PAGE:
skip navigation


Register for Latest Research

Stay Informed
Register with NCJRS to receive NCJRS's biweekly e-newsletter JUSTINFO and additional periodic emails from NCJRS and the NCJRS federal sponsors that highlight the latest research published or sponsored by the Office of Justice Programs.

NCJRS Abstract

The document referenced below is part of the NCJRS Virtual Library collection. To conduct further searches of the collection, visit the Virtual Library. See the Obtain Documents page for direction on how to access resources online, via mail, through interlibrary loans, or in a local library.


NCJ Number: 157235 Add to Shopping cart Find in a Library
Title: Attempted Non-family Abductions
Journal: Child Welfare  Volume:74  Issue:5  Dated:(September-October 1995)  Pages:941-955
Author(s): D Finkelhor; G Hotaling; N Asdigian
Date Published: 1995
Page Count: 15
Sponsoring Agency: Office of Juvenile Justice and Delinquency Prevention
Washington, DC 20531
Contract Number: 92-MC-CX-0017
Type: Survey
Format: Article
Language: English
Country: United States of America
Annotation: Data from National Incidence Study of Missing, Abducted, Runaway and Thrownaway Children (NISMART) were used to analyze the characteristics of children experiencing attempted abductions by persons who were not members of their families.
Abstract: NISMART used a telephone survey of 10,367 randomly selected households to gather national data on the yearly incidence of various events befalling children, including nonfamily abductions. The respondents reported on the experiences of 20,505 children ages 17 years and younger. Caregivers who reported an attempted abduction, kidnapping, or assault of the child were asked a lengthier series of questions. These and a one-eighth random sample of households not reporting such incidents participated in an extended version of the survey that gathered demographic information about all household members. Results indicated that an estimated 114,600 children had encounters in 1988 in which their parents perceived a risk that the children could have been abducted. The majority of these attempts were attempted lures, in which strangers tried to get children to enter cars. By definition, all were unsuccessful. The events seemed most common in families in families experiencing levels of family stress and in which parents themselves had experienced childhood trauma and abuse. Results suggested contradictory implications that further research should resolve; although many parents report threatening incidents, it is also possible that some of the parental concerns may be exaggerated. Tables and 9 references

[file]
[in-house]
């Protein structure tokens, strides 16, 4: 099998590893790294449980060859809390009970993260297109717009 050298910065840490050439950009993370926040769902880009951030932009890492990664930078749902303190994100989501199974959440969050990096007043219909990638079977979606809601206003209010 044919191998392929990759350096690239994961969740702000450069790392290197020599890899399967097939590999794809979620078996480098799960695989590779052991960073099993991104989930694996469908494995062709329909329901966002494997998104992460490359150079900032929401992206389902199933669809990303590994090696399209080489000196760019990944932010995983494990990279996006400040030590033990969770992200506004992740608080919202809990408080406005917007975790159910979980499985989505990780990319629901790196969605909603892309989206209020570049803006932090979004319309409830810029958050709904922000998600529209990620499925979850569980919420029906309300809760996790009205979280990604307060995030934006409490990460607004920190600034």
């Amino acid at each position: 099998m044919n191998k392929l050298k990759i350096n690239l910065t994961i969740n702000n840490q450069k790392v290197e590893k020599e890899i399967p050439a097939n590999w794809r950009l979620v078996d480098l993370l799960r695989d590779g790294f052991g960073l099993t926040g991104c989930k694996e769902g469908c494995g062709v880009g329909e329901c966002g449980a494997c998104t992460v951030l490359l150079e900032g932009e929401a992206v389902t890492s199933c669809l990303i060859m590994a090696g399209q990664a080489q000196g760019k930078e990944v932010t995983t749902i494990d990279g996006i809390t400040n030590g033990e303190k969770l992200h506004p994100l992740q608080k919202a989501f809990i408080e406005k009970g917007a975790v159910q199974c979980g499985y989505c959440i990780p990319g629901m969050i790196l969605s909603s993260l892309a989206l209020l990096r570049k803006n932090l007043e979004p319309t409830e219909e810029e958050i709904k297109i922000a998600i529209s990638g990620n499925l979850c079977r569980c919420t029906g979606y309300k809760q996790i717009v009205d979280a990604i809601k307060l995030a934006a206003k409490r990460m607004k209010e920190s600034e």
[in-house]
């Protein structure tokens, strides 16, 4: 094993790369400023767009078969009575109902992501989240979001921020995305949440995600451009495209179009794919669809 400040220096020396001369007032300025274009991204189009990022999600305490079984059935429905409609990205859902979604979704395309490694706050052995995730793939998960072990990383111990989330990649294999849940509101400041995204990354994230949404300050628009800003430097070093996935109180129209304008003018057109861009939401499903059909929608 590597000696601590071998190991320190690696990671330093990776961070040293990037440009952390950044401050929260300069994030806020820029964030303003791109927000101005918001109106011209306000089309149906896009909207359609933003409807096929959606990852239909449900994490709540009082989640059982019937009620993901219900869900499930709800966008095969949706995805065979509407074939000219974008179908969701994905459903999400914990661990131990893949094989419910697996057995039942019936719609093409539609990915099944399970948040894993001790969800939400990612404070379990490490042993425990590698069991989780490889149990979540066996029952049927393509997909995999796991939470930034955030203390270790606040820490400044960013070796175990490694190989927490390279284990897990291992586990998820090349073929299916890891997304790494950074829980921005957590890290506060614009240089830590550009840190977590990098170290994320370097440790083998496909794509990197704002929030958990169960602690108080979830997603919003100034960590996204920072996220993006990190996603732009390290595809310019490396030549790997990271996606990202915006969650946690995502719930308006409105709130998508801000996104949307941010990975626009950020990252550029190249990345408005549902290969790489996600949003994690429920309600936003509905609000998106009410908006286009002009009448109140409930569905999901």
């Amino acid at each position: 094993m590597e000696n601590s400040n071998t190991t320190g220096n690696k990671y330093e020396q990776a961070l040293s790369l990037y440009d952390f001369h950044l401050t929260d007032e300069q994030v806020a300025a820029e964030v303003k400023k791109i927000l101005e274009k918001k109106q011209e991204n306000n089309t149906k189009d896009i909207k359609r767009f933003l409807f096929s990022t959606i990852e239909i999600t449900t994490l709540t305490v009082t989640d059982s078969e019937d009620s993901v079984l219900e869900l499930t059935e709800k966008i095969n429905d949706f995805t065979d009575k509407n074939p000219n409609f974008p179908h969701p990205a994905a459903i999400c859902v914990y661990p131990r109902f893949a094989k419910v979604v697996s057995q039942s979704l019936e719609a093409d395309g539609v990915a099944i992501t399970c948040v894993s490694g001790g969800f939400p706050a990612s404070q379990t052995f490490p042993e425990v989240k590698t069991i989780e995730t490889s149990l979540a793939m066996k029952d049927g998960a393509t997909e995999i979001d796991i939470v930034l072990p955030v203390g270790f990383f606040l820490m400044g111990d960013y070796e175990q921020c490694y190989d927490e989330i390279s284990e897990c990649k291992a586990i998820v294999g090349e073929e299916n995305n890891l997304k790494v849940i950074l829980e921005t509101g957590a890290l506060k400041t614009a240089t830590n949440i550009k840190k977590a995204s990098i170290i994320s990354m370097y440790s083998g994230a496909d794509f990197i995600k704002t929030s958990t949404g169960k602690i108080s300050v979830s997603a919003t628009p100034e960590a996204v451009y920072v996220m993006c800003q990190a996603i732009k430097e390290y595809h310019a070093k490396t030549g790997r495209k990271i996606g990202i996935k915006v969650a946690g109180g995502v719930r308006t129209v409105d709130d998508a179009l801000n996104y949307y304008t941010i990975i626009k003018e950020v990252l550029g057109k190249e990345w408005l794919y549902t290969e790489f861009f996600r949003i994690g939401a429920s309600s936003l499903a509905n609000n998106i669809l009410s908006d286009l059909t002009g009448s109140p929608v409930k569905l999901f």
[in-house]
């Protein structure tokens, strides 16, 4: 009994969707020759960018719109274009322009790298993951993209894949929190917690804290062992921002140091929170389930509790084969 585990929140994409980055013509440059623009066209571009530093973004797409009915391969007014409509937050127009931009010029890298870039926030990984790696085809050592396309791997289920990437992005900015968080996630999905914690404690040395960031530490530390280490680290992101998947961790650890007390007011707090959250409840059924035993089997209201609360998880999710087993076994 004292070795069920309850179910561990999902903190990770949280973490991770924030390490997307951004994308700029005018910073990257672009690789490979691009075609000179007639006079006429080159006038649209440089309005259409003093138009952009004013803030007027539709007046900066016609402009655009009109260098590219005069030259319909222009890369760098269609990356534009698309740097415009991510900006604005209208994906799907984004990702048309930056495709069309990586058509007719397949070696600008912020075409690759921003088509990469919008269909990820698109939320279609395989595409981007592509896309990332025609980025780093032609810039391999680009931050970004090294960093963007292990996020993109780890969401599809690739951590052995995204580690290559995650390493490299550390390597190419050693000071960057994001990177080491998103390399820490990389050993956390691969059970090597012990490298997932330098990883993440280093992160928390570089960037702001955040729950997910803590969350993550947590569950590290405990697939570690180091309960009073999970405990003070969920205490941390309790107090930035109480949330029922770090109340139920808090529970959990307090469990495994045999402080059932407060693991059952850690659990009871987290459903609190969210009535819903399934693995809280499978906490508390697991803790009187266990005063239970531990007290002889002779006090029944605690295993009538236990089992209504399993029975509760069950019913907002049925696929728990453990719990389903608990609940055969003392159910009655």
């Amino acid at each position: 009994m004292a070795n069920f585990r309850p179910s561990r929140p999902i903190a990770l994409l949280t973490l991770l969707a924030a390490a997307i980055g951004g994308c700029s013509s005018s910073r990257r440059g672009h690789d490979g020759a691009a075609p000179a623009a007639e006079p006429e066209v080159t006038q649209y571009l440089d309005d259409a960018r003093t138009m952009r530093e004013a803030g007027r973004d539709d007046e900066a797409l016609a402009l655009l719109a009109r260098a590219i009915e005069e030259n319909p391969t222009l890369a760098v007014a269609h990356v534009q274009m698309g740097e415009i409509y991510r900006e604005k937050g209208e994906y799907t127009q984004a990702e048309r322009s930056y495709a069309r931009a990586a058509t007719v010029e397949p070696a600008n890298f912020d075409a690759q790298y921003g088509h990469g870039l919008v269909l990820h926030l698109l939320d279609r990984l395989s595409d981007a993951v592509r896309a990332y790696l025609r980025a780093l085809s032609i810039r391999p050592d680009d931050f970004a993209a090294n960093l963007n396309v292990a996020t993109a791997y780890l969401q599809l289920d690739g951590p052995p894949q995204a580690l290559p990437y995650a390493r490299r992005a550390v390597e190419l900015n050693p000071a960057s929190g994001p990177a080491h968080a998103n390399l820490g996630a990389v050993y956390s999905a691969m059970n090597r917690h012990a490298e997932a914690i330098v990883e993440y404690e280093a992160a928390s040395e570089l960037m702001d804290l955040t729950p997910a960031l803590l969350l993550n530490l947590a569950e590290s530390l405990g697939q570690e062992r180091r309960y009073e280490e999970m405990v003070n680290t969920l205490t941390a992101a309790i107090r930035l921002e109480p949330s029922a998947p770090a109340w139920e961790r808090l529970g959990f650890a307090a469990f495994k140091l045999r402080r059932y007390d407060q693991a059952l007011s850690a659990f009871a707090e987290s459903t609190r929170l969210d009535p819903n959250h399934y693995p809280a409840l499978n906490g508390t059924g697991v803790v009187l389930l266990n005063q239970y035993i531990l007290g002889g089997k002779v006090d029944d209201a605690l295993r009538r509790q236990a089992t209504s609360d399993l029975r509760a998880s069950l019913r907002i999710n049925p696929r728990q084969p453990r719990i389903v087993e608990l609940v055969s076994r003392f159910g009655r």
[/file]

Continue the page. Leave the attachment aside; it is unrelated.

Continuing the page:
Main Term(s): Juvenile victims
Index Term(s): Child Abduction; Kidnapping; Victimization risk
To cite this abstract, use the following link:

*A link to the full-text document is provided whenever possible. For documents not available online, a link to the publisher's website is provided. Tell us how you use the NCJRS Library and Abstracts Database - send us your feedback.